From Rocky Mountain College 

Gary Farmer

Rocky Mountain College will host actor Gary Farmer in its third installment of the Presidential Lecture Series.

BILLINGS — Rocky Mountain College will host actor Gary Farmer in its third installment of the Presidential Lecture Series. Farmer will present “A 20th Century Indian: Perspectives on Life and Art” on Tuesday, Feb. 18, at 5 p.m. in the Great Room of Prescott Hall on the Rocky Mountain College campus. The public is welcome to attend the event.

Farmer, born in Ohsweken on the Six Nations Reservation along the Grand River of the Iroquois Confederacy in Ontario, Canada, studied photography and film at Syracuse University and Ryerson Polytechnic University. Over the last 25 years, Farmer has portrayed over 100 roles in independent and mainstream film and television. A pioneer in the development of First Nations media in Canada, Farmer is the founding director of Aboriginal Voices Radio, founding editor-in-chief of the Aboriginal Voices magazine, and previously led the Aboriginal Voices Festival.

“Rocky Mountain College is honored to have Gary Farmer visit our campus to continue our Presidential Lecture Series,” said Rocky Mountain College President, Robert Wilmouth, M.D.

Farmer is best known for his role as spiritual Native American guide Nobody in “Dead Man” (1995). Other key roles have included Arnold Joseph in “Smoke Signals” (1998) and Philbert in “Powwow Highway” (1989), which became a milestone in Native film. 

As a filmmaker, Farmer has directed projects including an episode of the “Forever Knight” television series (1992) and an episode of “Father Figure” (1992). Farmer also formed the blues band Gary Farmer and the Troublemakers who have released two albums, “Love Songs and Other Issues” (2007) and “Lovesick Blues” (2009). Farmer recently completed the film shoot “Cowboys” in Montana and he is currently working on the NBC Universal series “Resident Alien” which will debut on the SYFY Network this summer.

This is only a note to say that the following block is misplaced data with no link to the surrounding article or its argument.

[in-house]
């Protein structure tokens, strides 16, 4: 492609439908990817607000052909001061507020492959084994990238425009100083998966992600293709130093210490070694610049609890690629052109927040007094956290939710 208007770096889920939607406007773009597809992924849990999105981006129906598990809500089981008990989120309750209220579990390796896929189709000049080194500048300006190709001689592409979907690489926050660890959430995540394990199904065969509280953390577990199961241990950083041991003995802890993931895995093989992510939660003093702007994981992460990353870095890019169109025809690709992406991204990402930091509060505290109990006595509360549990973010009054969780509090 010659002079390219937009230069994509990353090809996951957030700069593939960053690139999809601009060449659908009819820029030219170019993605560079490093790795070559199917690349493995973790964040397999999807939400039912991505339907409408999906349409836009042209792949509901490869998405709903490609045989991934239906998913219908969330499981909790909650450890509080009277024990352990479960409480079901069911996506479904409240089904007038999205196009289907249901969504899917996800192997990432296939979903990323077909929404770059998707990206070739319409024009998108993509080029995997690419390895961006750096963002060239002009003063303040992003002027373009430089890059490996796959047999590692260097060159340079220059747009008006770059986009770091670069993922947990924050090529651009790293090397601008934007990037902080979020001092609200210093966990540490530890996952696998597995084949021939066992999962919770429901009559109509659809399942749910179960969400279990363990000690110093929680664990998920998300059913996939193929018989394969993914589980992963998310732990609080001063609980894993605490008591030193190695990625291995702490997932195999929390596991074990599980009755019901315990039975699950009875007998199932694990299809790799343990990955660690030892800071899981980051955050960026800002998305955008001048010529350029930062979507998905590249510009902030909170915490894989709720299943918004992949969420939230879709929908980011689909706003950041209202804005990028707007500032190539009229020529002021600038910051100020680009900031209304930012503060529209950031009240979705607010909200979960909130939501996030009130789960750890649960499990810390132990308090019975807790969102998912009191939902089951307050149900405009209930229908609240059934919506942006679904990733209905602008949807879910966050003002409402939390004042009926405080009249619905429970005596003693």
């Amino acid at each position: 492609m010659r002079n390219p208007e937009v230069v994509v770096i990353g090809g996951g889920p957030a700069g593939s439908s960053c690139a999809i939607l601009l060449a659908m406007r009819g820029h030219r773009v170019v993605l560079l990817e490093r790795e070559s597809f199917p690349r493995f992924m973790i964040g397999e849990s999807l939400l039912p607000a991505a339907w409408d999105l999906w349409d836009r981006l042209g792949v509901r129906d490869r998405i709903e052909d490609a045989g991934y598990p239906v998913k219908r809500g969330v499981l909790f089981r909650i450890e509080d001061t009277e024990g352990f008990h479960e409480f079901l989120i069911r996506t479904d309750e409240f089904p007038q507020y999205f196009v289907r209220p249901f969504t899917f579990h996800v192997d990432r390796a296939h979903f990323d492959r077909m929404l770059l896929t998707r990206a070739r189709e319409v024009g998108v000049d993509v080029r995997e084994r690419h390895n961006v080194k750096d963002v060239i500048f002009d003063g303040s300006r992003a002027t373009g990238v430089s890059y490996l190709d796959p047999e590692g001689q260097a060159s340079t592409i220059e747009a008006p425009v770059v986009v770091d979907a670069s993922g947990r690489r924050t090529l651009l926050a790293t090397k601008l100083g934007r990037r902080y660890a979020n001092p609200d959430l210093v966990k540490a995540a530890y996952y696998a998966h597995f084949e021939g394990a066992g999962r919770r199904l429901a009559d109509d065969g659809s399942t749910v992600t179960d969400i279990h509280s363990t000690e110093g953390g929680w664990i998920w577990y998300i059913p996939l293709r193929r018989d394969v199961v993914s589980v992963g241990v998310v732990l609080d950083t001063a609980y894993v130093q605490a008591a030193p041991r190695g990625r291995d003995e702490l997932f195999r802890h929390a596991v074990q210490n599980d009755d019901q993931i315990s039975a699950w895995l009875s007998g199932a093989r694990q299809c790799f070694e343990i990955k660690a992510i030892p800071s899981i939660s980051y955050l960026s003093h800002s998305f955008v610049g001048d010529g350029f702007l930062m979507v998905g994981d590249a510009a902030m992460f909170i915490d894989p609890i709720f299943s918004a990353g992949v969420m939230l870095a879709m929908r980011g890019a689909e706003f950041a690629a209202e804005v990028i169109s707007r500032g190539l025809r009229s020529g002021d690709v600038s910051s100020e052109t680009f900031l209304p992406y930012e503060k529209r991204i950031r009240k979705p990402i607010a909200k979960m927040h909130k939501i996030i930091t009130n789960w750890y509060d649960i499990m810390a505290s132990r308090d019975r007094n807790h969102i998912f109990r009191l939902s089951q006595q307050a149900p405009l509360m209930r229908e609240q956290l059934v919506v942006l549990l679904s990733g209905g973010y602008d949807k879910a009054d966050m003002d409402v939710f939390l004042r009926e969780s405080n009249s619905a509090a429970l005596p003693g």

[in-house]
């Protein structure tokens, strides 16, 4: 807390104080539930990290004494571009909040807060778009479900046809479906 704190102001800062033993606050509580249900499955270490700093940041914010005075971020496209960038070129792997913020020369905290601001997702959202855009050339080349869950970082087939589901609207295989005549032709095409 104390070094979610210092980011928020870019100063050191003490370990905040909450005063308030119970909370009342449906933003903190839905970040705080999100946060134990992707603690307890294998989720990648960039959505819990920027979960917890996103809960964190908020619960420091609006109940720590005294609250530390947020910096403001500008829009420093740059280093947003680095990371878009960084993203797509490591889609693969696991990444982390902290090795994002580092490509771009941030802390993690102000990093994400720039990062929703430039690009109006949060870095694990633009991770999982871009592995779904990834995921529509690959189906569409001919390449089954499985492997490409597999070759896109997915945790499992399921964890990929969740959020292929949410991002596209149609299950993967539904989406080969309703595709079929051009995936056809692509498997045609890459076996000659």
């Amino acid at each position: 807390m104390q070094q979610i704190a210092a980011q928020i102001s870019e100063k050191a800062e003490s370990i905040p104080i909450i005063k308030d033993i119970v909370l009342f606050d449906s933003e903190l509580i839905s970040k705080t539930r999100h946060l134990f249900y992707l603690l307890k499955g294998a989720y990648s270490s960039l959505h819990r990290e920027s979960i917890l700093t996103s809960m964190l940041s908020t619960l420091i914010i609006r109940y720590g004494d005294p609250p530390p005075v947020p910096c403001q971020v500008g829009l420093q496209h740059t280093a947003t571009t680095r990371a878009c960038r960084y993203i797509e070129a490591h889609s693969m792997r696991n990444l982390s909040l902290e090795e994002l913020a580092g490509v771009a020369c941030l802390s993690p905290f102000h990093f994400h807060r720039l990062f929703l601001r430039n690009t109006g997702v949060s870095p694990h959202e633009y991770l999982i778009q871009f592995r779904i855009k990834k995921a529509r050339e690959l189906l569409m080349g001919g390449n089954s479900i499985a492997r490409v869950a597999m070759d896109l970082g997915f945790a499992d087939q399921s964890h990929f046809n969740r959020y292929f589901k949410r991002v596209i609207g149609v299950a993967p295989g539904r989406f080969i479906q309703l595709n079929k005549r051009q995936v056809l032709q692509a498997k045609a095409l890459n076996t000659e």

Farmer was selected in 2001 for the Taos Mountain Award recognizing lifetime achievements of an outstanding Native film professional by the Taos Talking Picture Festival. He also received the 1997 Best Actor award from the American Indian Film Festival in San Francisco; the 1997 Best Actor award from First Americans in the Arts in Los Angeles; and the Best Actor award at the 1989 American Indian Film Festival.

“Rocky Mountain College’s Native American Outreach is so proud to bring Gary Farmer to Billings. We think it is vital for our Native students to fellowship with Native leaders in every field. Mr. Farmer is an iconic Indigenous actor, musician, and advocate for Indian Country. To be able to share his talent and wisdom with our students and the Billings community is a pleasure,” said Rocky Mountain College Native American Outreach Director, Misty Kuhl.

During Farmer’s visit to Billings, Rocky Mountain College Native American Outreach will host a screening of his film “Dead Man” at the Babcock Theatre on Monday, Feb. 17, at 7 p.m. Attendees will enjoy a special Q&A session with Farmer after the film. Tickets are $8 per person. Gary Farmer and the Troublemakers will also play blues and rock at Craft Local on Wednesday, Feb. 19, at 6 p.m. This event is free and open to the public.

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